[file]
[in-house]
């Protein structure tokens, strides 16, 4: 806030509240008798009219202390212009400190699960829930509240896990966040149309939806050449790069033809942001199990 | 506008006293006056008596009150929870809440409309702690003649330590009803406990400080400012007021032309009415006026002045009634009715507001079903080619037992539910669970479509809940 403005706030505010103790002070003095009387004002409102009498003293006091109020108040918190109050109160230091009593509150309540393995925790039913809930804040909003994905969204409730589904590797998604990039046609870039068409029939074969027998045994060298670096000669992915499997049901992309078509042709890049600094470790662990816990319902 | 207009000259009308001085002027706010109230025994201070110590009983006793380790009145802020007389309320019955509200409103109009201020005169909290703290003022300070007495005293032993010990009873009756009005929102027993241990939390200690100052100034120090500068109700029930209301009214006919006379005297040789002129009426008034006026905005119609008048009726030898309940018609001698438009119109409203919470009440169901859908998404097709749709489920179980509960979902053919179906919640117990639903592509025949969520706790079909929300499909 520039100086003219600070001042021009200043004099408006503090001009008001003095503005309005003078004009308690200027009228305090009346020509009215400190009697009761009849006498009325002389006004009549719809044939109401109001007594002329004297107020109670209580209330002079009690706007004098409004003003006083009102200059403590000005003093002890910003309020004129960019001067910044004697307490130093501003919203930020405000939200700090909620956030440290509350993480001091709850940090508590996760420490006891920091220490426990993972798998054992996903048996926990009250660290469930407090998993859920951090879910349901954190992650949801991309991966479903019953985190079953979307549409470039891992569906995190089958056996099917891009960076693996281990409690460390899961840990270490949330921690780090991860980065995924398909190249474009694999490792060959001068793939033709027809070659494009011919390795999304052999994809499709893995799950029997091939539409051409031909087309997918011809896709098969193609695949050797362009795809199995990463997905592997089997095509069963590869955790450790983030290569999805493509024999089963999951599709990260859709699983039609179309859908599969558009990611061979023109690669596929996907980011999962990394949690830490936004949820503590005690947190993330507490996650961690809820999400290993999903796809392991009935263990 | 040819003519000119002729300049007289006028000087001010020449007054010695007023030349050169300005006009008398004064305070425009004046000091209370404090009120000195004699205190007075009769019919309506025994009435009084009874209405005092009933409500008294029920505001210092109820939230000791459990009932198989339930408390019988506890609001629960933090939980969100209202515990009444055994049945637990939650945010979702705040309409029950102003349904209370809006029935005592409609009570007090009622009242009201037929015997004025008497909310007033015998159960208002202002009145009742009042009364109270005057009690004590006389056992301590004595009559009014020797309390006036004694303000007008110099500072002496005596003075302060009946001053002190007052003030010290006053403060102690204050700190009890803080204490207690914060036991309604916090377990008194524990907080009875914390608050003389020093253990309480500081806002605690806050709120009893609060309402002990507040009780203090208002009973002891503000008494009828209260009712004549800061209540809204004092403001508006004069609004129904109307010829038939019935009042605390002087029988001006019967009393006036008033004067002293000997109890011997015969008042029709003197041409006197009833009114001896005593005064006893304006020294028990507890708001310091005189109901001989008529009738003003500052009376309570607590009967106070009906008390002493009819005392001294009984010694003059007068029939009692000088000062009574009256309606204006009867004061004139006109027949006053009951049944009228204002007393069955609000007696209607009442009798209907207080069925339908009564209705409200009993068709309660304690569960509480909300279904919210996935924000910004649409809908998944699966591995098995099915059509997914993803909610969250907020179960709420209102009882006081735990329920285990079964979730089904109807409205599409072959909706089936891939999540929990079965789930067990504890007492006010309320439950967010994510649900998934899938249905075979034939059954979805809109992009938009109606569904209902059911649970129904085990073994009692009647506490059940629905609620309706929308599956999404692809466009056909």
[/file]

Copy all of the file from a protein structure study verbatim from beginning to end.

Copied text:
[in-house]
């Protein structure tokens, strides 16, 4: 806030509240008798009219202390212009400190699960829930509240896990966040149309939806050449790069033809942001199990 | 506008006293006056008596009150929870809440409309702690003649330590009803406990400080400012007021032309009415006026002045009634009715507001079903080619037992539910669970479509809940 403005706030505010103790002070003095009387004002409102009498003293006091109020108040918190109050109160230091009593509150309540393995925790039913809930804040909003994905969204409730589904590797998604990039046609870039068409029939074969027998045994060298670096000669992915499997049901992309078509042709890049600094470790662990816990319902 | 207009000259009308001085002027706010109230025994201070110590009983006793380790009145802020007389309320019955509200409103109009201020005169909290703290003022300070007495005293032993010990009873009756009005929102027993241990939390200690100052100034120090500068109700029930209301009214006919006379005297040789002129009426008034006026905005119609008048009726030898309940018609001698438009119109409203919470009440169901859908998404097709749709489920179980509960979902053919179906919640117990639903592509025949969520706790079909929300499909 520039100086003219600070001042021009200043004099408006503090001009008001003095503005309005003078004009308690200027009228305090009346020509009215400190009697009761009849006498009325002389006004009549719809044939109401109001007594002329004297107020109670209580209330002079009690706007004098409004003003006083009102200059403590000005003093002890910003309020004129960019001067910044004697307490130093501003919203930020405000939200700090909620956030440290509350993480001091709850940090508590996760420490006891920091220490426990993972798998054992996903048996926990009250660290469930407090998993859920951090879910349901954190992650949801991309991966479903019953985190079953979307549409470039891992569906995190089958056996099917891009960076693996281990409690460390899961840990270490949330921690780090991860980065995924398909190249474009694999490792060959001068793939033709027809070659494009011919390795999304052999994809499709893995799950029997091939539409051409031909087309997918011809896709098969193609695949050797362009795809199995990463997905592997089997095509069963590869955790450790983030290569999805493509024999089963999951599709990260859709699983039609179309859908599969558009990611061979023109690669596929996907980011999962990394949690830490936004949820503590005690947190993330507490996650961690809820999400290993999903796809392991009935263990 | 040819003519000119002729300049007289006028000087001010020449007054010695007023030349050169300005006009008398004064305070425009004046000091209370404090009120000195004699205190007075009769019919309506025994009435009084009874209405005092009933409500008294029920505001210092109820939230000791459990009932198989339930408390019988506890609001629960933090939980969100209202515990009444055994049945637990939650945010979702705040309409029950102003349904209370809006029935005592409609009570007090009622009242009201037929015997004025008497909310007033015998159960208002202002009145009742009042009364109270005057009690004590006389056992301590004595009559009014020797309390006036004694303000007008110099500072002496005596003075302060009946001053002190007052003030010290006053403060102690204050700190009890803080204490207690914060036991309604916090377990008194524990907080009875914390608050003389020093253990309480500081806002605690806050709120009893609060309402002990507040009780203090208002009973002891503000008494009828209260009712004549800061209540809204004092403001508006004069609004129904109307010829038939019935009042605390002087029988001006019967009393006036008033004067002293000997109890011997015969008042029709003197041409006197009833009114001896005593005064006893304006020294028990507890708001310091005189109901001989008529009738003003500052009376309570607590009967106070009906008390002493009819005392001294009984010694003059007068029939009692000088000062009574009256309606204006009867004061004139006109027949006053009951049944009228204002007393069955609000007696209607009442009798209907207080069925339908009564209705409200009993068709309660304690569960509480909300279904919210996935924000910004649409809908998944699966591995098995099915059509997914993803909610969250907020179960709420209102009882006081735990329920285990079964979730089904109807409205599409072959909706089936891939999540929990079965789930067990504890007492006010309320439950967010994510649900998934899938249905075979034939059954979805809109992009938009109606569904209902059911649970129904085990073994009692009647506490059940629905609620309706929308599956999404692809466009056909």